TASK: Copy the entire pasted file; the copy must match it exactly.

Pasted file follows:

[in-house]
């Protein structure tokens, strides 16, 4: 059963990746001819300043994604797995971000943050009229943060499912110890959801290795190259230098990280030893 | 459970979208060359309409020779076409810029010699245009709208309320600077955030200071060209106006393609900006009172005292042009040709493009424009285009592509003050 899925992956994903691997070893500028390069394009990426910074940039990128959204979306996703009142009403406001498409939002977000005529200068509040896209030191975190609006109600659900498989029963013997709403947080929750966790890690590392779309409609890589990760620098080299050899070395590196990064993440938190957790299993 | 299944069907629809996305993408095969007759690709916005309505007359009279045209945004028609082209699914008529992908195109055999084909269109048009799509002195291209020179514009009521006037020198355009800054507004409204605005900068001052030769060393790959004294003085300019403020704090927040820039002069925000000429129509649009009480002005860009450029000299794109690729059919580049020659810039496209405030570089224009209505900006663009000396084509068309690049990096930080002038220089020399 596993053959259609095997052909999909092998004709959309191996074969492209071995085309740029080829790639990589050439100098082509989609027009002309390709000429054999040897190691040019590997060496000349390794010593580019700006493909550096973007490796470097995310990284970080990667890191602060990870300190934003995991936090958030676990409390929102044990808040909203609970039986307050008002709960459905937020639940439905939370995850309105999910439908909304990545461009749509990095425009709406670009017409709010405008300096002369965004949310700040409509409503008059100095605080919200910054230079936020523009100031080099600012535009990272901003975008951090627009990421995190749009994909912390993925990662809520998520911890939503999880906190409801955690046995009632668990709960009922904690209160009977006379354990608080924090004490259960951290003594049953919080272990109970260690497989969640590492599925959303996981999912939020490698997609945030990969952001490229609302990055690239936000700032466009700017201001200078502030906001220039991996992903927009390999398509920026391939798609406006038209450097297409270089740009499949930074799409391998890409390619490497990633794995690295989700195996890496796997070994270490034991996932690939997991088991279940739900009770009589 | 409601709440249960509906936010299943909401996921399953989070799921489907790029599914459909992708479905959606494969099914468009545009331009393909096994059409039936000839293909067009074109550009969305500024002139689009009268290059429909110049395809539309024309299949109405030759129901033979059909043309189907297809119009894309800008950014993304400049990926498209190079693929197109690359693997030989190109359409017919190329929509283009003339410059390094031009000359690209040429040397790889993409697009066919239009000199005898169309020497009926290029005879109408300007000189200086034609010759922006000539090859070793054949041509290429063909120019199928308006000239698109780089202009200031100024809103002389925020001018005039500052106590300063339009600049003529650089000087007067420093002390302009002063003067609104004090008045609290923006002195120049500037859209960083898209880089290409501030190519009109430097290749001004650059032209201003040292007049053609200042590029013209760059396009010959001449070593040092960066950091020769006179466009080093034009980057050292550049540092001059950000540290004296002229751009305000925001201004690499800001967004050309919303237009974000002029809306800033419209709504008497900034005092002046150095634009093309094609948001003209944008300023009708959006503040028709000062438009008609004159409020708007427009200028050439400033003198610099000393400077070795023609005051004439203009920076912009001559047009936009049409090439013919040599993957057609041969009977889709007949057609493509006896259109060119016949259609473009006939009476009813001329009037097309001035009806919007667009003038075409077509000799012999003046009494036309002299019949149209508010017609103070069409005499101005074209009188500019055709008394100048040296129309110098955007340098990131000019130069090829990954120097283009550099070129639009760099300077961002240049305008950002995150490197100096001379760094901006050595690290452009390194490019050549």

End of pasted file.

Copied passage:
[in-house]
């Protein structure tokens, strides 16, 4: 059963990746001819300043994604797995971000943050009229943060499912110890959801290795190259230098990280030893 | 459970979208060359309409020779076409810029010699245009709208309320600077955030200071060209106006393609900006009172005292042009040709493009424009285009592509003050 899925992956994903691997070893500028390069394009990426910074940039990128959204979306996703009142009403406001498409939002977000005529200068509040896209030191975190609006109600659900498989029963013997709403947080929750966790890690590392779309409609890589990760620098080299050899070395590196990064993440938190957790299993 | 299944069907629809996305993408095969007759690709916005309505007359009279045209945004028609082209699914008529992908195109055999084909269109048009799509002195291209020179514009009521006037020198355009800054507004409204605005900068001052030769060393790959004294003085300019403020704090927040820039002069925000000429129509649009009480002005860009450029000299794109690729059919580049020659810039496209405030570089224009209505900006663009000396084509068309690049990096930080002038220089020399 596993053959259609095997052909999909092998004709959309191996074969492209071995085309740029080829790639990589050439100098082509989609027009002309390709000429054999040897190691040019590997060496000349390794010593580019700006493909550096973007490796470097995310990284970080990667890191602060990870300190934003995991936090958030676990409390929102044990808040909203609970039986307050008002709960459905937020639940439905939370995850309105999910439908909304990545461009749509990095425009709406670009017409709010405008300096002369965004949310700040409509409503008059100095605080919200910054230079936020523009100031080099600012535009990272901003975008951090627009990421995190749009994909912390993925990662809520998520911890939503999880906190409801955690046995009632668990709960009922904690209160009977006379354990608080924090004490259960951290003594049953919080272990109970260690497989969640590492599925959303996981999912939020490698997609945030990969952001490229609302990055690239936000700032466009700017201001200078502030906001220039991996992903927009390999398509920026391939798609406006038209450097297409270089740009499949930074799409391998890409390619490497990633794995690295989700195996890496796997070994270490034991996932690939997991088991279940739900009770009589 | 409601709440249960509906936010299943909401996921399953989070799921489907790029599914459909992708479905959606494969099914468009545009331009393909096994059409039936000839293909067009074109550009969305500024002139689009009268290059429909110049395809539309024309299949109405030759129901033979059909043309189907297809119009894309800008950014993304400049990926498209190079693929197109690359693997030989190109359409017919190329929509283009003339410059390094031009000359690209040429040397790889993409697009066919239009000199005898169309020497009926290029005879109408300007000189200086034609010759922006000539090859070793054949041509290429063909120019199928308006000239698109780089202009200031100024809103002389925020001018005039500052106590300063339009600049003529650089000087007067420093002390302009002063003067609104004090008045609290923006002195120049500037859209960083898209880089290409501030190519009109430097290749001004650059032209201003040292007049053609200042590029013209760059396009010959001449070593040092960066950091020769006179466009080093034009980057050292550049540092001059950000540290004296002229751009305000925001201004690499800001967004050309919303237009974000002029809306800033419209709504008497900034005092002046150095634009093309094609948001003209944008300023009708959006503040028709000062438009008609004159409020708007427009200028050439400033003198610099000393400077070795023609005051004439203009920076912009001559047009936009049409090439013919040599993957057609041969009977889709007949057609493509006896259109060119016949259609473009006939009476009813001329009037097309001035009806919007667009003038075409077509000799012999003046009494036309002299019949149209508010017609103070069409005499101005074209009188500019055709008394100048040296129309110098955007340098990131000019130069090829990954120097283009550099070129639009760099300077961002240049305008950002995150490197100096001379760094901006050595690290452009390194490019050549």